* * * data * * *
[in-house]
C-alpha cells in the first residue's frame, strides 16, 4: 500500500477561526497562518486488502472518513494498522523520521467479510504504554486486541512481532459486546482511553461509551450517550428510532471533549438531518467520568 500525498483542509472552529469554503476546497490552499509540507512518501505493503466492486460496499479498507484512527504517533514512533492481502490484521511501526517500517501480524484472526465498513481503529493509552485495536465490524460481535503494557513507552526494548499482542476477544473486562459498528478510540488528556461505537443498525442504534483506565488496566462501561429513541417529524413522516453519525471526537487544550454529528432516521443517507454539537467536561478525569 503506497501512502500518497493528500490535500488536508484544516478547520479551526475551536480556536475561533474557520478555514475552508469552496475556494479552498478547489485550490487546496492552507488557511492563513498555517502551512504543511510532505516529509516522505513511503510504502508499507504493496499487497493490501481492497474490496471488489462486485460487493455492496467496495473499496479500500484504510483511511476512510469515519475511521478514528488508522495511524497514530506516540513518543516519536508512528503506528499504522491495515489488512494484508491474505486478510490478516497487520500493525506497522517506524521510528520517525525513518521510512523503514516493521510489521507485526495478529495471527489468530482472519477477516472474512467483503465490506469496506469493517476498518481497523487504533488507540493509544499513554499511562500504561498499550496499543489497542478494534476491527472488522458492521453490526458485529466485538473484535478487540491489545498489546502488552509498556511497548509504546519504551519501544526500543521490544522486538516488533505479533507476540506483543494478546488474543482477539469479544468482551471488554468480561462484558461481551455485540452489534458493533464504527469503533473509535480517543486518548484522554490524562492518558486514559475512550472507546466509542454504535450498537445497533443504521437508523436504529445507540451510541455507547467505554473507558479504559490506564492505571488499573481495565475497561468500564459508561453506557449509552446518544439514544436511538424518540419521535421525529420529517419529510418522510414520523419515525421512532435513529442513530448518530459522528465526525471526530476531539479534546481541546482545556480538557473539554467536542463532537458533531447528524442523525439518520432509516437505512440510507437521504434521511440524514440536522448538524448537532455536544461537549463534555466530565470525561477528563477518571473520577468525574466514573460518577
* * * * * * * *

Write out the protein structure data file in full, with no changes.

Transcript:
[in-house]
C-alpha cells in the first residue's frame, strides 16, 4: 500500500477561526497562518486488502472518513494498522523520521467479510504504554486486541512481532459486546482511553461509551450517550428510532471533549438531518467520568 500525498483542509472552529469554503476546497490552499509540507512518501505493503466492486460496499479498507484512527504517533514512533492481502490484521511501526517500517501480524484472526465498513481503529493509552485495536465490524460481535503494557513507552526494548499482542476477544473486562459498528478510540488528556461505537443498525442504534483506565488496566462501561429513541417529524413522516453519525471526537487544550454529528432516521443517507454539537467536561478525569 503506497501512502500518497493528500490535500488536508484544516478547520479551526475551536480556536475561533474557520478555514475552508469552496475556494479552498478547489485550490487546496492552507488557511492563513498555517502551512504543511510532505516529509516522505513511503510504502508499507504493496499487497493490501481492497474490496471488489462486485460487493455492496467496495473499496479500500484504510483511511476512510469515519475511521478514528488508522495511524497514530506516540513518543516519536508512528503506528499504522491495515489488512494484508491474505486478510490478516497487520500493525506497522517506524521510528520517525525513518521510512523503514516493521510489521507485526495478529495471527489468530482472519477477516472474512467483503465490506469496506469493517476498518481497523487504533488507540493509544499513554499511562500504561498499550496499543489497542478494534476491527472488522458492521453490526458485529466485538473484535478487540491489545498489546502488552509498556511497548509504546519504551519501544526500543521490544522486538516488533505479533507476540506483543494478546488474543482477539469479544468482551471488554468480561462484558461481551455485540452489534458493533464504527469503533473509535480517543486518548484522554490524562492518558486514559475512550472507546466509542454504535450498537445497533443504521437508523436504529445507540451510541455507547467505554473507558479504559490506564492505571488499573481495565475497561468500564459508561453506557449509552446518544439514544436511538424518540419521535421525529420529517419529510418522510414520523419515525421512532435513529442513530448518530459522528465526525471526530476531539479534546481541546482545556480538557473539554467536542463532537458533531447528524442523525439518520432509516437505512440510507437521504434521511440524514440536522448538524448537532455536544461537549463534555466530565470525561477528563477518571473520577468525574466514573460518577